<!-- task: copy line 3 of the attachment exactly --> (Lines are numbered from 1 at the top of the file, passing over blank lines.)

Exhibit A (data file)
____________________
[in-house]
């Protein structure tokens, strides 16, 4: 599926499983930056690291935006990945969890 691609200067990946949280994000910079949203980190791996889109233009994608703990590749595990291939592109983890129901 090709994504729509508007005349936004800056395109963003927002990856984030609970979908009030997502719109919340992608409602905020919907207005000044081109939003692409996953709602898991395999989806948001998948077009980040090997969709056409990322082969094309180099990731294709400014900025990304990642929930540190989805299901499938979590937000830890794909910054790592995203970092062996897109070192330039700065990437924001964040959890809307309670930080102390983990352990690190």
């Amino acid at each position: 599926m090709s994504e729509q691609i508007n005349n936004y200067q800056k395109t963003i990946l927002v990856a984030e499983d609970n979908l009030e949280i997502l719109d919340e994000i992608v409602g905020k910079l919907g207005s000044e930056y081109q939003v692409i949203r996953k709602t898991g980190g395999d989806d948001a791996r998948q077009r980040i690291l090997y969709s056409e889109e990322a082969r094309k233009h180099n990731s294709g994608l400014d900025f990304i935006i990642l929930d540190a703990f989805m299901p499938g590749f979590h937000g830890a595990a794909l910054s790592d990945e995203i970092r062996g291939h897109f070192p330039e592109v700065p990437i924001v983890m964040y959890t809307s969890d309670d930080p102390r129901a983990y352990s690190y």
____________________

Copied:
């Amino acid at each position: 599926m090709s994504e729509q691609i508007n005349n936004y200067q800056k395109t963003i990946l927002v990856a984030e499983d609970n979908l009030e949280i997502l719109d919340e994000i992608v409602g905020k910079l919907g207005s000044e930056y081109q939003v692409i949203r996953k709602t898991g980190g395999d989806d948001a791996r998948q077009r980040i690291l090997y969709s056409e889109e990322a082969r094309k233009h180099n990731s294709g994608l400014d900025f990304i935006i990642l929930d540190a703990f989805m299901p499938g590749f979590h937000g830890a595990a794909l910054s790592d990945e995203i970092r062996g291939h897109f070192p330039e592109v700065p990437i924001v983890m964040y959890t809307s969890d309670d930080p102390r129901a983990y352990s690190y």